Feelin’ it fast

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The cars were wrecked, covered in mud, dinted, full of hungover kids and fucked up camping equipment. Girls had tried to plat their hair but the rain and the sweating atmosphere of airless tents had rat-tailed every one of them. They looked like refugees escaping some desperate war zone. Close to the edge of panic.

Car after car sat in the gridlock in the village. The bus driver was shouting to me about the madness of camping in a field around here and listening to ‘that shit music’. I shouted back that he just felt old. Like I did.

I got off at my stop, walked slowly across the road, waved at the Romanians at the car wash. They smiled and waved back, then went on cleaning a Porsche as the fat driver stood back admiring the power of money. His sunglasses were too big for his piggy face. Trousers too tight, belly hanging over the front. Gold bracelet, heavy and glinting in the sun, hung against the top of one hand, dragging him down, nailing his soul to the floor. His teeth matched the white foam but his skin was red. Blood pressure too high. Climbed off his big-titted wife barely half an hour ago as she lay panting under the weight. Cock barely functioning despite the view below him writhing in mock ecstasy, trying her best.

He moved his head to one side, checking out the cleaning job on the car. It had never occurred to him how much you can get people to do for ten pounds. You got your car cleaned, smiled at – bowed at, too, sometimes. Language barriers make for odd gestures. The traffic moved slowly. He eyeballed the bored drivers. He thought about where to drive when the car was clean. Maybe McDonalds? Eat a burger. Then pick up the wine and get back to those tits. Man…they’d been a good investment.

I went inside my house. Put my bag down. I heard the roar of the Porsche start up. He revved the engine four or five times for maximum effect, turned up the stereo. I heard him pull out into the traffic and accelerate away up the hill, really gunning it. I wondered if his wife was ready for another go on the mountain of blubber that was heading her way in the sunshine, too fast to stop.

 

Woe

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The chairs scraped on the tiled floor in the little back room in the big Georgian house. There was a blackboard on the wall chalked with Greek, sometimes Latin, other times French verbs. We always had about half an hour in there before we went into the main teaching room. This was a time to say hi to the other students (about eight of us) and practice the shit on the black board. The technique must have worked because there I was, ten years old, able to conjugate French and Latin verbs. The Greek was fucking impossible.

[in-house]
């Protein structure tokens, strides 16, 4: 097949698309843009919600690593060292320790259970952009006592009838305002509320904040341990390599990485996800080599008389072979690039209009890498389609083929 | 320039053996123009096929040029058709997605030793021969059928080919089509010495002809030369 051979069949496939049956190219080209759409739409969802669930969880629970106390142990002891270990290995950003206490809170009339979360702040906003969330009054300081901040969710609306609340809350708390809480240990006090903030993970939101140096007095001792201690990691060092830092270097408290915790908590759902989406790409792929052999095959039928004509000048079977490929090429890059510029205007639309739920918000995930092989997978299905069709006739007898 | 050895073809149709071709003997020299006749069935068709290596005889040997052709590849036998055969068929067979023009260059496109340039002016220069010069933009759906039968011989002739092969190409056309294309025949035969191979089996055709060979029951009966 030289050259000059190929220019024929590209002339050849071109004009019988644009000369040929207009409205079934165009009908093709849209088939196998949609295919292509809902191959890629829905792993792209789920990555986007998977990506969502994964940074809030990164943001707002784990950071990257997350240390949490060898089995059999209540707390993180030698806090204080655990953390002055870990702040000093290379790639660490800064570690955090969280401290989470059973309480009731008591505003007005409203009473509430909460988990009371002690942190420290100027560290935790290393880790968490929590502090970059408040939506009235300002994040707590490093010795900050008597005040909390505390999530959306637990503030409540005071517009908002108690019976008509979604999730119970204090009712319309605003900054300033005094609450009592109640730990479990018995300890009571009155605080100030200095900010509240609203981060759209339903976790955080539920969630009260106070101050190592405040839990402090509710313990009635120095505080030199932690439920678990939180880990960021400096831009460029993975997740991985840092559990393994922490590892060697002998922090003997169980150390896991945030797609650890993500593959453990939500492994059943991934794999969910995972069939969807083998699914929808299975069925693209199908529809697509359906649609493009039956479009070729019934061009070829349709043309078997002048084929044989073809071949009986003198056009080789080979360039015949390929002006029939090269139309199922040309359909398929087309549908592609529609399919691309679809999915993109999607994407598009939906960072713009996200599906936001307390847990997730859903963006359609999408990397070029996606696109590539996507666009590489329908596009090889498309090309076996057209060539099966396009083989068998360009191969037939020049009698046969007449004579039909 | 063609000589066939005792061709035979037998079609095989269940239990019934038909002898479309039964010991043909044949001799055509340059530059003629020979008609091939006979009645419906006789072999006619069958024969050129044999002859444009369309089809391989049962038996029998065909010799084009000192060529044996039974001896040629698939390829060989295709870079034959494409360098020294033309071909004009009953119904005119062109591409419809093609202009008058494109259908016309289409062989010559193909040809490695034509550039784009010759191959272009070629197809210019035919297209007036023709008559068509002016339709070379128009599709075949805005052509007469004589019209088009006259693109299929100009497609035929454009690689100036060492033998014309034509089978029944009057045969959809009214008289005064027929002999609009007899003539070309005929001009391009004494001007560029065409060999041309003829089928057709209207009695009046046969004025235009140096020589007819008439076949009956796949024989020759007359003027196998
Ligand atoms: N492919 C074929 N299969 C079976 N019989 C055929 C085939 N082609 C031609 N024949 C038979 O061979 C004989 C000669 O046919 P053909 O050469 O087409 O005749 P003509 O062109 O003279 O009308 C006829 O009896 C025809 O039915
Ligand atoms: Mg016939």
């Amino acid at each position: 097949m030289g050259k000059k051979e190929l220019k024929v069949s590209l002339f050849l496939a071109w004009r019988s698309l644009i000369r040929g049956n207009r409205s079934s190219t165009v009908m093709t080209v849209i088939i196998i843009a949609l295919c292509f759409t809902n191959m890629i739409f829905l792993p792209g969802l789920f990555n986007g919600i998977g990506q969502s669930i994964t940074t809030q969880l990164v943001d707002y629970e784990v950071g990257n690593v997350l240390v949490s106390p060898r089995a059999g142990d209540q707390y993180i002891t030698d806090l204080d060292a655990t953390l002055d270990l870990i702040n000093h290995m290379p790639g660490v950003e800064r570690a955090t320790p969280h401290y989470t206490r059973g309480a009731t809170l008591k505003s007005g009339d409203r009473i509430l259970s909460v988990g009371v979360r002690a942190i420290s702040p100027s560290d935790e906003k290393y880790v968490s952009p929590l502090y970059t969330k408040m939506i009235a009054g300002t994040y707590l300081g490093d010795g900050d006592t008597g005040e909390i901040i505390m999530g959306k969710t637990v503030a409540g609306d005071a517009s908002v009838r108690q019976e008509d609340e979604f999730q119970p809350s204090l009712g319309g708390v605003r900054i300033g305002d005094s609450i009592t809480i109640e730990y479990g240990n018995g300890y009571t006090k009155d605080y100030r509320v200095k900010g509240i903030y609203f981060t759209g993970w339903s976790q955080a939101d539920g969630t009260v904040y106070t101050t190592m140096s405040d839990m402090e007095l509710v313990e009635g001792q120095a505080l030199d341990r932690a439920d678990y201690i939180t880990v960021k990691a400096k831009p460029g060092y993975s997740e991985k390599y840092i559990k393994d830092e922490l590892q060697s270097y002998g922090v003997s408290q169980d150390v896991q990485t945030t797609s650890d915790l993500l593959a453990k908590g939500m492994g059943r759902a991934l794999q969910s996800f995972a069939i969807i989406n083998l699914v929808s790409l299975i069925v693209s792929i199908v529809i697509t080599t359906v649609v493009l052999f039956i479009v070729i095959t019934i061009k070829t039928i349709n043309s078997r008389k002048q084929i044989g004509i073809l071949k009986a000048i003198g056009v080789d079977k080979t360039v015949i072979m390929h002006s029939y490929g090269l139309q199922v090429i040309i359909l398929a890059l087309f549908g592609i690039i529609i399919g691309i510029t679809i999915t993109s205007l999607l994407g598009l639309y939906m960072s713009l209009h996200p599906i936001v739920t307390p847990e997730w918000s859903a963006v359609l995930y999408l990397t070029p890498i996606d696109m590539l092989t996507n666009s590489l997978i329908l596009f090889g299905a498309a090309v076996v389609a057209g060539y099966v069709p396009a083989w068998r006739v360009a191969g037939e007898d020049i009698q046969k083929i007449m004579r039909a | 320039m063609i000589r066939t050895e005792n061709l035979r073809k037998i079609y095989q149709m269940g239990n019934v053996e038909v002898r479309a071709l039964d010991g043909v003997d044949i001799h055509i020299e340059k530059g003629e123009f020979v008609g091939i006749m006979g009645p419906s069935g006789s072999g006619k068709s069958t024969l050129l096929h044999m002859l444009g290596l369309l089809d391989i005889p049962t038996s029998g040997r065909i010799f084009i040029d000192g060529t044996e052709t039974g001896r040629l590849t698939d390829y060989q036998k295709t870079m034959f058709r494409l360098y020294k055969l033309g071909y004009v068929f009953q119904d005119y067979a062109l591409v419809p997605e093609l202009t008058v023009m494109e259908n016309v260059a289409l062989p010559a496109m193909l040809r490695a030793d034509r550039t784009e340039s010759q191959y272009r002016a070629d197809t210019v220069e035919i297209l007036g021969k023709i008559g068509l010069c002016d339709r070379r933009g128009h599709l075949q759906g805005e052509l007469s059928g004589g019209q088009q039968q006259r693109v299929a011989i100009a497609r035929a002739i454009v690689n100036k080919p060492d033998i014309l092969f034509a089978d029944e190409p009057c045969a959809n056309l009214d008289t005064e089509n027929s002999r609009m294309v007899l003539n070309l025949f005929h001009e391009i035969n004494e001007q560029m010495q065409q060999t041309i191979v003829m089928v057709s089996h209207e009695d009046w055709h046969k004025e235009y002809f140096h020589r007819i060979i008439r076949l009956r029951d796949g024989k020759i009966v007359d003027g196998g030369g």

The place was for gifted kids. Man…..

-I can’t concentrate. I couldn’t back then, and I can’t today. There’s a recirculating thought zipping back around when I thought I’d given it the slip. Even a simple memory and a few minutes sitting typing is impossible. What the fuck is happening to me?!

I’m trying to avoid feelings of woe. Yes, I guess that’s the main issue today. But I’m not the only one.

The rain flooded out a big festival near here last night. Girls with smeared glittery faces turned up at the supermarket shivering and trying to reconcile that they’d gone past the point where festival mud had stopped being chic and funny. The headline band had cancelled their show. Up on the bleak hills of the festival site, open to the elements, 20,000 people are shivering in brown goo this morning. And no amount of ketamine will dry your clothes. Rumours of water being turned off in the showers, cars too deep in the mud to move by tractor, and roaming gangs destroying tents. Fear is apparent in the Twitter posts of desperate teenagers. No chance of walking home from that remote hillside. God, the nearest train station is 6 miles away down a road with no pavements, used by speeding articulated lorries from the quarry. No escape. They are all trapped like tadpoles in a jam jar.

I can’t think straight. There is not single chance I can write anything coherent today. I’m thinking of airplanes, sunny beaches, electricity, the solid thwack of a metaphysical arrow. Woe.

Wasted again